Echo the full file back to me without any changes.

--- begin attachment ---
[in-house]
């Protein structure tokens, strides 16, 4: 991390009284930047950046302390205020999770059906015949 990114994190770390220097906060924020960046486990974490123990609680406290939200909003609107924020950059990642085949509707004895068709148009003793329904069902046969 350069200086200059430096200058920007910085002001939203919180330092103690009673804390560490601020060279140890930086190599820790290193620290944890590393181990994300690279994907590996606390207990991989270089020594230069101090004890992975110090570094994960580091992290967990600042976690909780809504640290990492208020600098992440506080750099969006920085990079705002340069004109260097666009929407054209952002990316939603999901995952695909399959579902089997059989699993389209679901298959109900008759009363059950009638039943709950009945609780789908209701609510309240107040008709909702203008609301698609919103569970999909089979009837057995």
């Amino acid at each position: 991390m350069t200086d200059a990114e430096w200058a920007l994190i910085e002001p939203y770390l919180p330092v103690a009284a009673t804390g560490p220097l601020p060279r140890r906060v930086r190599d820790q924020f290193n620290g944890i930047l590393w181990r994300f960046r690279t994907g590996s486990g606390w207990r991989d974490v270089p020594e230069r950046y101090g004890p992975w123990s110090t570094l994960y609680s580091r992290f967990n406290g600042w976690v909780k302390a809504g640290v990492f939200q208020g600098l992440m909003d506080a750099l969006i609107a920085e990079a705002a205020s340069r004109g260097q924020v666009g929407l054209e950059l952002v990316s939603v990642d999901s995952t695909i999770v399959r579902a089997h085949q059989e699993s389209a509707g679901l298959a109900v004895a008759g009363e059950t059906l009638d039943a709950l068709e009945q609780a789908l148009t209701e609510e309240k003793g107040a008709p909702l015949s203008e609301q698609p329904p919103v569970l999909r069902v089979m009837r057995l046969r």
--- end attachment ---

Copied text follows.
[in-house]
């Protein structure tokens, strides 16, 4: 991390009284930047950046302390205020999770059906015949 990114994190770390220097906060924020960046486990974490123990609680406290939200909003609107924020950059990642085949509707004895068709148009003793329904069902046969 350069200086200059430096200058920007910085002001939203919180330092103690009673804390560490601020060279140890930086190599820790290193620290944890590393181990994300690279994907590996606390207990991989270089020594230069101090004890992975110090570094994960580091992290967990600042976690909780809504640290990492208020600098992440506080750099969006920085990079705002340069004109260097666009929407054209952002990316939603999901995952695909399959579902089997059989699993389209679901298959109900008759009363059950009638039943709950009945609780789908209701609510309240107040008709909702203008609301698609919103569970999909089979009837057995």
């Amino acid at each position: 991390m350069t200086d200059a990114e430096w200058a920007l994190i910085e002001p939203y770390l919180p330092v103690a009284a009673t804390g560490p220097l601020p060279r140890r906060v930086r190599d820790q924020f290193n620290g944890i930047l590393w181990r994300f960046r690279t994907g590996s486990g606390w207990r991989d974490v270089p020594e230069r950046y101090g004890p992975w123990s110090t570094l994960y609680s580091r992290f967990n406290g600042w976690v909780k302390a809504g640290v990492f939200q208020g600098l992440m909003d506080a750099l969006i609107a920085e990079a705002a205020s340069r004109g260097q924020v666009g929407l054209e950059l952002v990316s939603v990642d999901s995952t695909i999770v399959r579902a089997h085949q059989e699993s389209a509707g679901l298959a109900v004895a008759g009363e059950t059906l009638d039943a709950l068709e009945q609780a789908l148009t209701e609510e309240k003793g107040a008709p909702l015949s203008e609301q698609p329904p919103v569970l999909r069902v089979m009837r057995l046969r």